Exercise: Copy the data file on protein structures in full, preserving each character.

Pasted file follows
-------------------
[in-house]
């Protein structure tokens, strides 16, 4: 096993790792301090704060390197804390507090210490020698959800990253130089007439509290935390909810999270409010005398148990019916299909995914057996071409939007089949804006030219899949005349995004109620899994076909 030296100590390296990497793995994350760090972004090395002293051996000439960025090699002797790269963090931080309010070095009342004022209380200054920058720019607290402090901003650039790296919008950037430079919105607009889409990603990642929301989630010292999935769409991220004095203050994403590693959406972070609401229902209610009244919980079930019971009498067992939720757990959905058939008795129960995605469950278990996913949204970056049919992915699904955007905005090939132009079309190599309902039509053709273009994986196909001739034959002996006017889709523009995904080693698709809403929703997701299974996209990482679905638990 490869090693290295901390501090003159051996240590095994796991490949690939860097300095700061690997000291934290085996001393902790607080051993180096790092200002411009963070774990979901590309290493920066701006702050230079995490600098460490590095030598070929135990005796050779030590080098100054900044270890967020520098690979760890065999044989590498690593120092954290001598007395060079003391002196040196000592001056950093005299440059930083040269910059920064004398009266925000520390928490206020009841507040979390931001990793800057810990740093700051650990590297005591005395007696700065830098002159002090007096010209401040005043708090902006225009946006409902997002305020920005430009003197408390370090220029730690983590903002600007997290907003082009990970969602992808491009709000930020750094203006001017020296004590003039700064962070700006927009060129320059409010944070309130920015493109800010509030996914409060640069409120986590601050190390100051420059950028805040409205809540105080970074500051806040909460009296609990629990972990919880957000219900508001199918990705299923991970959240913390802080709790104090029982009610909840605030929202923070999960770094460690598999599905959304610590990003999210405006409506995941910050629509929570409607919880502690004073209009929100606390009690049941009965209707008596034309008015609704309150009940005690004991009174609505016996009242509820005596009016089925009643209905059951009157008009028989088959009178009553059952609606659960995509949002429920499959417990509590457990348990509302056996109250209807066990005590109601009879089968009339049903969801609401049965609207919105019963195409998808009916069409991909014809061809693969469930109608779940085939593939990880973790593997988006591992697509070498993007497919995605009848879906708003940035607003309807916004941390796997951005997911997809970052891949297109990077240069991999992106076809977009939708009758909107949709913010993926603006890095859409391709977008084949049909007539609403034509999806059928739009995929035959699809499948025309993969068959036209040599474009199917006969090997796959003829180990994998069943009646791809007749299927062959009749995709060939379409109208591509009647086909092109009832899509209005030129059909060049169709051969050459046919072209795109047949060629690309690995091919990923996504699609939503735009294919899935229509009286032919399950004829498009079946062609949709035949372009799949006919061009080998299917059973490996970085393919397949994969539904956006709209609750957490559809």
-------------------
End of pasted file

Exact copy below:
[in-house]
């Protein structure tokens, strides 16, 4: 096993790792301090704060390197804390507090210490020698959800990253130089007439509290935390909810999270409010005398148990019916299909995914057996071409939007089949804006030219899949005349995004109620899994076909 030296100590390296990497793995994350760090972004090395002293051996000439960025090699002797790269963090931080309010070095009342004022209380200054920058720019607290402090901003650039790296919008950037430079919105607009889409990603990642929301989630010292999935769409991220004095203050994403590693959406972070609401229902209610009244919980079930019971009498067992939720757990959905058939008795129960995605469950278990996913949204970056049919992915699904955007905005090939132009079309190599309902039509053709273009994986196909001739034959002996006017889709523009995904080693698709809403929703997701299974996209990482679905638990 490869090693290295901390501090003159051996240590095994796991490949690939860097300095700061690997000291934290085996001393902790607080051993180096790092200002411009963070774990979901590309290493920066701006702050230079995490600098460490590095030598070929135990005796050779030590080098100054900044270890967020520098690979760890065999044989590498690593120092954290001598007395060079003391002196040196000592001056950093005299440059930083040269910059920064004398009266925000520390928490206020009841507040979390931001990793800057810990740093700051650990590297005591005395007696700065830098002159002090007096010209401040005043708090902006225009946006409902997002305020920005430009003197408390370090220029730690983590903002600007997290907003082009990970969602992808491009709000930020750094203006001017020296004590003039700064962070700006927009060129320059409010944070309130920015493109800010509030996914409060640069409120986590601050190390100051420059950028805040409205809540105080970074500051806040909460009296609990629990972990919880957000219900508001199918990705299923991970959240913390802080709790104090029982009610909840605030929202923070999960770094460690598999599905959304610590990003999210405006409506995941910050629509929570409607919880502690004073209009929100606390009690049941009965209707008596034309008015609704309150009940005690004991009174609505016996009242509820005596009016089925009643209905059951009157008009028989088959009178009553059952609606659960995509949002429920499959417990509590457990348990509302056996109250209807066990005590109601009879089968009339049903969801609401049965609207919105019963195409998808009916069409991909014809061809693969469930109608779940085939593939990880973790593997988006591992697509070498993007497919995605009848879906708003940035607003309807916004941390796997951005997911997809970052891949297109990077240069991999992106076809977009939708009758909107949709913010993926603006890095859409391709977008084949049909007539609403034509999806059928739009995929035959699809499948025309993969068959036209040599474009199917006969090997796959003829180990994998069943009646791809007749299927062959009749995709060939379409109208591509009647086909092109009832899509209005030129059909060049169709051969050459046919072209795109047949060629690309690995091919990923996504699609939503735009294919899935229509009286032919399950004829498009079946062609949709035949372009799949006919061009080998299917059973490996970085393919397949994969539904956006709209609750957490559809």